Duties and Dilemmas: Discussions about the German Foreign Ministry during the Third Reich and the lessons that can be drawn for today
Enlarge image Panel discussion (© AJC Chicago) How would you act when all of a sudden you find yourself as a diplomat serving an authoritarian state? Hugo-Ferdinand Simon was Germany’s Consul General in Chicago from December 1926 to June 1933. On March 13, 1933, he acted as his conscience told him in an extraordinary way by writing a cable to the German Embassy in Washington, DC expressing his concern about the political developments in Germany. Simon pointed out that the reputation of Germany will be damaged by the current actions of the Nazi regime to such an extent that it may be for years irreparable.
This example of a German diplomat voicing his concerns during the Third Reich is described in the German government-sponsored report entitled “Das Amt und die Vergangenheit“ (The Federal Foreign Ministry and Its Past), a best selling and controversial book in Germany about the role of Third Reich diplomats during the Nazi regime. The book has sold about 75,000 copies (the book is currently only available in German, but a Polish version of the book is to be published in 2013). Consul General Onno Hückmann mentioned the example of his predecessor while introducing the discussion entitled “Duties and Dilemmas” that took place at the internationally acclaimed Illinois Holocaust Museum & Education Center in Skokie on June 13, 2012. Enlarge image Consul General Onno Hückmann during his speech (© AJC Chicago)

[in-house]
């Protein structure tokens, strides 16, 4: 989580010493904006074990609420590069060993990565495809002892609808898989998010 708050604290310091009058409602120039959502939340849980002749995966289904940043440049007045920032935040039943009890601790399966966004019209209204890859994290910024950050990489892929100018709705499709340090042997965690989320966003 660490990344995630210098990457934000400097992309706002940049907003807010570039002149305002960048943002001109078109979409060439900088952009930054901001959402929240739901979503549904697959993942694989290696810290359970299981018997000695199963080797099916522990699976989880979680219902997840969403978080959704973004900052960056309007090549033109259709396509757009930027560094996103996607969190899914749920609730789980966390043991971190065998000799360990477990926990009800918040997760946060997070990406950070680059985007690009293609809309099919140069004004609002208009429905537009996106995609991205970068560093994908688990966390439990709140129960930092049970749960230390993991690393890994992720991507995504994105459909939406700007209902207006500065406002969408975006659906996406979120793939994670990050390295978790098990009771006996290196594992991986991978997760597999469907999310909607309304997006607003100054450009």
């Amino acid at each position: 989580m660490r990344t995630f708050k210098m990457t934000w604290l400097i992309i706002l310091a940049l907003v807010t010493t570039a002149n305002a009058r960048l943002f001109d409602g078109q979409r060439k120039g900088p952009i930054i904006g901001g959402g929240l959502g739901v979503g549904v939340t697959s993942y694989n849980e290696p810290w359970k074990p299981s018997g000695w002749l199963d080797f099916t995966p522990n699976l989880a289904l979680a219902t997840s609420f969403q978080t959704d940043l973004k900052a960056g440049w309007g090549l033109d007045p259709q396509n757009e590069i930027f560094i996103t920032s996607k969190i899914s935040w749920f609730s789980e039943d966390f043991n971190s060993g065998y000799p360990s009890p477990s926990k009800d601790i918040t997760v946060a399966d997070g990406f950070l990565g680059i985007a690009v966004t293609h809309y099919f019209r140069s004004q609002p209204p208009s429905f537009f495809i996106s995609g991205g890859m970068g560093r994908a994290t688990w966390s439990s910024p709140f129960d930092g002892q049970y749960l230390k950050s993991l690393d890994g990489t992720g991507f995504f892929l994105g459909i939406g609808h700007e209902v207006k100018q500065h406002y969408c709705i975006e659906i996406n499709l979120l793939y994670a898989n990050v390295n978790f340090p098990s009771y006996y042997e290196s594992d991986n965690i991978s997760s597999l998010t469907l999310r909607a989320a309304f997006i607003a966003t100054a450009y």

Richard S. Hirschhaut, Executive Director of the Illinois Holocaust Museum & Education Center, led the discussion in which the former Spanish Ambassador to Washington, DC Javier Rupérez , Northwestern University History Professor and co -author of the book „Das Amt und die Vergangenheit” Dr. Peter Hayes, and Consul General Onno Hückmann discussed the actions of individual members of the German Foreign Ministry during the Nazi regime and focused on lessons that could be drawn for today.
The discussion was organized by the Illinois Holocaust Museum & Education Center in association with the American Jewish Committee Chicago and the German Consulate General. They were joined by colleagues from the Chicago Consular Corps with representation from around 20 different countries. The meeting also examined the challenges that diplomats face today when their home nations engage in actions with which they might disagree. Enlarge image Consul General Onno Hückmann and Ambassador Javier Rupérez (© AJC Chicago)
In his closing remarks, AJC Chicago President Jack Levin detailed AJC’s historic relationship with Germany. He also spoke about his participation in AJC’s German-Jewish exchange program.